Quite Frankly

Hey Frankie,

I’m essentially writing two theses: A 60+ page paper for my major and a book for my Creative Writing seminar. You probably think that you know where this is going, but the theses aren’t actually the problem. I’m super stoked to be writing both of them—I love this stuff. A lot. And therein lies the issue. I just want to write my theses, so whenever I’m assigned an essay for another class, I become miffed and sullen. I resent the hours that I put into these essays that I would love to be putting into my theses, which are not only more enjoyable to craft, but also more important. How do I transform my disgruntlement into productivity?

With gratitude, Seniowritis

Dear Seniowritis,

Quite frankly, nobody wants to write midterm essays for classes they don’t care about. Or maybe even for ones they do care a lot about. You’re not alone.

Recall your standard productivity tips here. The main point: Doing things is easier if you get a reward for doing the thing. If you derive joy from working on your theses, construct your schedule to make thesis time a reward for getting other work done—much in the same way I use watching Netflix later as a motivator to plow through 1300 words of hot garbage.

The other way to combat your resentment is reframing the exercise of writing a short paper. Instead of just filling a prompt and sending it out into the world, think about how what you’re putting in your paper now fits into a grander idea, perhaps one that could make its way into a thesis. If the prompts are totally unrelated to the topic or focus of either thesis, this can be even more fun. The educational exercise of writing a paper is supposed to test your knowledge of what you’ve read and understood from class, but most professors are happy to read pieces that engage with a broader theme or integrate sources that come from outside class. Basically, don’t be afraid to go beyond the concrete bounds of the prompt to make the assignment something you actually care to put on paper. Just make sure your professor is alright with that.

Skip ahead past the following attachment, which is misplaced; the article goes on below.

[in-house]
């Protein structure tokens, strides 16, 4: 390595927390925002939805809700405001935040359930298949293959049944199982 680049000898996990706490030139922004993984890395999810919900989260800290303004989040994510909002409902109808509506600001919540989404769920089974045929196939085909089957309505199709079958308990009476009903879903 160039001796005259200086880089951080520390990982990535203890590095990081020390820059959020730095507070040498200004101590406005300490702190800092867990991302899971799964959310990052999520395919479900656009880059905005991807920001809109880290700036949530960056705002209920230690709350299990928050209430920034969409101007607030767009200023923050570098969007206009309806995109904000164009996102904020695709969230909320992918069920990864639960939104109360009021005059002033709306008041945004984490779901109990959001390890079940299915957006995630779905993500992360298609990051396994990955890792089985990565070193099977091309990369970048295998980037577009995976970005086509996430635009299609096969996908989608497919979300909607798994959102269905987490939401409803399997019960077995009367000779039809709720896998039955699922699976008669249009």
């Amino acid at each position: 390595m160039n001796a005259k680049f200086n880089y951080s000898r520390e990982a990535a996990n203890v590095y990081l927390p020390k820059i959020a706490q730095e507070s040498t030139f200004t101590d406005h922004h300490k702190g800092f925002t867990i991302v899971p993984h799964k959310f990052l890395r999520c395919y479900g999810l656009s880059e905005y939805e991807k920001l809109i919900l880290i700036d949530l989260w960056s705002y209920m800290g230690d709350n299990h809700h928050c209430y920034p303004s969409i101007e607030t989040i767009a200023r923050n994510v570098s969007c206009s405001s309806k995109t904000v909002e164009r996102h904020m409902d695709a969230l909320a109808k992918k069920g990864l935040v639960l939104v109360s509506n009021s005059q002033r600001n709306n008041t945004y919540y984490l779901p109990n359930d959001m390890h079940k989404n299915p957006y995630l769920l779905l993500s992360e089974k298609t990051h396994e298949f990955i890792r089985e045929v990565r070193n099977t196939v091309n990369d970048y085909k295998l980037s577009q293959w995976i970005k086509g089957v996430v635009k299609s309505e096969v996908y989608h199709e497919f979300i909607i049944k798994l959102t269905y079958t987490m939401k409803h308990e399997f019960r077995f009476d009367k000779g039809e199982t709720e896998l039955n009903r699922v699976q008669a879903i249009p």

This won’t eliminate the sense that you’re wasting time on work you’d rather not be doing. But that sense is basically all of college and most of life, so I suppose you should get used to it.

Best wishes,


P.S. To tide yourself over, just think of the future, when (hypothetically) you can write whatever you want.

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